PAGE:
The LHC's main magnets operate at a temperature of 1.9 K (-271.3°C), colder than the 2.7 K (-270.5°C) of outer space. This ensures that the cables supplying power to the magnets operate in a superconducting state; they conduct electricity with no resistance.
The cold magnets are insulated from the surrounding tunnel – kept at room temperature – with multiple layers of thermal insulation.
Over the next 18 months, 1695 interconnections between LHC magnets will be opened and their insulation consolidated. In the video above, narrated by Jean-Philippe Tock of the Technology department, technicians demonstrate the process on an interconnection between spare LHC magnets.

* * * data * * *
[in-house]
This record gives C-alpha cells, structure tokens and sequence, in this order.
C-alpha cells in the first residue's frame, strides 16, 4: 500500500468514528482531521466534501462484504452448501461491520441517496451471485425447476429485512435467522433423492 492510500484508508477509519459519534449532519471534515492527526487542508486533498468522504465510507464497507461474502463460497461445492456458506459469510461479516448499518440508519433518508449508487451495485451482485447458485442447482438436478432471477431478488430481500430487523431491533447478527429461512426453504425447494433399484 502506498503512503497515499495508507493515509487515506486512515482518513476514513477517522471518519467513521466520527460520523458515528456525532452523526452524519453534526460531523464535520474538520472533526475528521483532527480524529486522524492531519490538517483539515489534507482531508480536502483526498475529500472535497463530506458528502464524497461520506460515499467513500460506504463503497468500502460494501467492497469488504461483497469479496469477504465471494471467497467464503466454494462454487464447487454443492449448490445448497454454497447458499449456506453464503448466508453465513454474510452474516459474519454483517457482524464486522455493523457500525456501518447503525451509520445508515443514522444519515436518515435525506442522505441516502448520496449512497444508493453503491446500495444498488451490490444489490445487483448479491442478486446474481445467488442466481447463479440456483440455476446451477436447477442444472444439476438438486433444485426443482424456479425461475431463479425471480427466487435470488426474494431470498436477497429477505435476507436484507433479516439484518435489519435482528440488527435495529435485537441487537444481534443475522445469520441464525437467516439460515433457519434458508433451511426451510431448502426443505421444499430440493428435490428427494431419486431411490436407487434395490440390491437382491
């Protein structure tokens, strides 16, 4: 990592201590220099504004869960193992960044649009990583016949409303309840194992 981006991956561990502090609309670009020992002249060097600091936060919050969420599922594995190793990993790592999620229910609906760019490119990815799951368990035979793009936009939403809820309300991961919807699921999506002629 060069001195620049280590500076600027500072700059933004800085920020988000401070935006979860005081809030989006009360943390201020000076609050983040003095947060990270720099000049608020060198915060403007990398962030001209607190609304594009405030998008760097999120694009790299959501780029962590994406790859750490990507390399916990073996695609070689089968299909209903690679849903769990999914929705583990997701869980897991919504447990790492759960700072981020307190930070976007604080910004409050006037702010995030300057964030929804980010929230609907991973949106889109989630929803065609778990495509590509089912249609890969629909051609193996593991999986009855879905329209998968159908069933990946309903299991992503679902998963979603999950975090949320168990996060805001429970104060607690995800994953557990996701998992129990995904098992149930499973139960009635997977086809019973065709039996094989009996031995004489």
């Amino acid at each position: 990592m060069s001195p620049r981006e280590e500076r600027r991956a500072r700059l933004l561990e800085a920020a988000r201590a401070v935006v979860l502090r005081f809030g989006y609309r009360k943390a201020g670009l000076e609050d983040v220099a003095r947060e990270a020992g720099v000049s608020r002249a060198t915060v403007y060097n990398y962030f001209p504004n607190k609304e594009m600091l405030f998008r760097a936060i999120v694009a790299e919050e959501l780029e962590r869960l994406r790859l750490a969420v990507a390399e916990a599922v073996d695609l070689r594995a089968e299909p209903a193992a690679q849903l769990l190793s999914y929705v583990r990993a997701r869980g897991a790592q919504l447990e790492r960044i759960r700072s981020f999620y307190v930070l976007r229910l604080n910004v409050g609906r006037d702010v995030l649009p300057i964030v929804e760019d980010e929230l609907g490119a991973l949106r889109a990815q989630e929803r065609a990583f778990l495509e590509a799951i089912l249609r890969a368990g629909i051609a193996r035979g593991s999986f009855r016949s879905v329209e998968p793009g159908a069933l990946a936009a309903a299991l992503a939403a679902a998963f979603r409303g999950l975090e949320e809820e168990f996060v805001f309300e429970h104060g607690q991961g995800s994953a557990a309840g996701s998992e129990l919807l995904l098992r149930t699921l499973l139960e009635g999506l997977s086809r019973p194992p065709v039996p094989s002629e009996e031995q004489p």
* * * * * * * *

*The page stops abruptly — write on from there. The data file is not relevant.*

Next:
A "W bellows" system slides out of the way to reveal accelerator components inside. The technicians add aluminium sheeting and further insulating material before closing the W bellows for a leak-proof connection. The section is then brought to a pressure of 10-6 mbar, to further limit the possibility of heat leaks from the cold magnets.
Insulating these interconnections is one of many main consolidation activities taking place at CERN during the long shutdown of the accelerator complex.
See diagram: "The main 2013-14 LHC consolidations"